Part 3: Section 3
THE ANGELS: AN OVERVIEW
3. The evil Angels are our enemies; they envy us, seek to lead us to sin, and can, with God's permission, injure us in our bodies, or in our worldly goods.
The evil spirits are our enemies. With all their spite they can do nothing against God; so they vent their fury against men, who bear the image of God. Many theologians have asserted that the places of the Angels who fell will be filled in Heaven by men. "The knowledge that a creature of earth will occupy his place in Heaven." says St. Thomas, "causes the devil more pain than the flames of Hell." It was the devil who led our first parents to sin, and also Judas [John 13:27]. The devil can also, so far as God permits, injure the bodies and the goods of men, as in the case of Job and the possessed in Our Lord's time. The devil's great object is to effect the ruin of the Church, which he knows is to be the means of destroying his power on earth [Matt. 16:18; Luke 22:31]. He also knows that he and his Angels will one day be judged by the Saints [1 Cor. 6:3]. Many believe that as God assigns to each child at its birth a Guardian Angel. so the devil assigns to each a special devil to tempt it. Hence we must work with one hand and with the other defend ourselves against the foe.
Yet the devil cannot do real harm to anyone who keeps the Commandments of God and avoids all sin.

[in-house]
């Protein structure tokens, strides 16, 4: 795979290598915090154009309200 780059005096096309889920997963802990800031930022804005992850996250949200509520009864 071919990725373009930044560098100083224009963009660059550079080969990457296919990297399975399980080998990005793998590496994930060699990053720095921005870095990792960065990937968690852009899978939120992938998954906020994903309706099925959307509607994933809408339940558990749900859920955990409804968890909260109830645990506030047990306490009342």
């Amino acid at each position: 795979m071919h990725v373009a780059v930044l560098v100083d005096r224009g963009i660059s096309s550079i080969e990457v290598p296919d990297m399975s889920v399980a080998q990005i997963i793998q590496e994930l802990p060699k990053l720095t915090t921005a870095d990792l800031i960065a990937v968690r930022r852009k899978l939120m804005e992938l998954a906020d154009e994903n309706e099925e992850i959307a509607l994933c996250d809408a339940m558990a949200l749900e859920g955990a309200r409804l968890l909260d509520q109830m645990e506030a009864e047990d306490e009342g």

The dog that is tied up cannot do any harm to those who keep out of range of his chain. The devil is like this dog. He can work on our memory and our imagination, but he has no power over our will or our understanding. He can persuade us but he cannot compel us to evil. We must therefore energetically and promptly repel all bad thoughts that the devil puts into our heads. "Resist the devil." says St. James [4:7], "and he will fly from you." Our Lord dispatched the devil very promptly when He said, "Begone Satan!" It is a great thing to treat the devil and his temptations with great contempt, and also to turn our thoughts to other things, and not allow ourselves to be disturbed or troubled by his suggestions. He who allows himself to dwell on evil thoughts draws near to the dog who is chained, and is almost sure to be bitten by him. If the devil were allowed to use his full power against us we could not resist him, for when he fell he did not lose any of his natural powers, though he lost eternal happiness.
God gives the devil special power over some men:
1. God often allows men who are striving after high perfection, whom he especially favors, to be tried by the devil for long years in some extraordinary way, in order to cleanse them from their imperfections, and thoroughly humble them.